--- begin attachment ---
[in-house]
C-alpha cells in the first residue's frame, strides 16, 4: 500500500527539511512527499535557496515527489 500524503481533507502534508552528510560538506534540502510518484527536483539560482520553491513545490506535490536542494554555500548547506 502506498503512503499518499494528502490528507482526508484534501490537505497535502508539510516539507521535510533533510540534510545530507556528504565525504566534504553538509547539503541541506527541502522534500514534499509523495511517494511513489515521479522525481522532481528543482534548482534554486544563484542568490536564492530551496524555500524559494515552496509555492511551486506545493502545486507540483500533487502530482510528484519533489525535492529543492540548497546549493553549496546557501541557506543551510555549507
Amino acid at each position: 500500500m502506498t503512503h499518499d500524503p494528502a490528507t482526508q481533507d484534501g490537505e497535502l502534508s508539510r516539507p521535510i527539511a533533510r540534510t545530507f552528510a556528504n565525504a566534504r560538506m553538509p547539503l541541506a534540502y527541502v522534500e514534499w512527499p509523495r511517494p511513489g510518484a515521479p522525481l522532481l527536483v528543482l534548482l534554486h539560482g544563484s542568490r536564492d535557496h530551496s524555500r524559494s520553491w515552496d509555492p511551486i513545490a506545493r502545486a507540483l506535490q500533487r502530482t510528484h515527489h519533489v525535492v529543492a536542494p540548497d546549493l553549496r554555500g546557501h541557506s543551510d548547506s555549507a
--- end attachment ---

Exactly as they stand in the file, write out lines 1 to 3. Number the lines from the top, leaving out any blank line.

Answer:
[in-house]
C-alpha cells in the first residue's frame, strides 16, 4: 500500500527539511512527499535557496515527489 500524503481533507502534508552528510560538506534540502510518484527536483539560482520553491513545490506535490536542494554555500548547506 502506498503512503499518499494528502490528507482526508484534501490537505497535502508539510516539507521535510533533510540534510545530507556528504565525504566534504553538509547539503541541506527541502522534500514534499509523495511517494511513489515521479522525481522532481528543482534548482534554486544563484542568490536564492530551496524555500524559494515552496509555492511551486506545493502545486507540483500533487502530482510528484519533489525535492529543492540548497546549493553549496546557501541557506543551510555549507
Amino acid at each position: 500500500m502506498t503512503h499518499d500524503p494528502a490528507t482526508q481533507d484534501g490537505e497535502l502534508s508539510r516539507p521535510i527539511a533533510r540534510t545530507f552528510a556528504n565525504a566534504r560538506m553538509p547539503l541541506a534540502y527541502v522534500e514534499w512527499p509523495r511517494p511513489g510518484a515521479p522525481l522532481l527536483v528543482l534548482l534554486h539560482g544563484s542568490r536564492d535557496h530551496s524555500r524559494s520553491w515552496d509555492p511551486i513545490a506545493r502545486a507540483l506535490q500533487r502530482t510528484h515527489h519533489v525535492v529543492a536542494p540548497d546549493l553549496r554555500g546557501h541557506s543551510d548547506s555549507a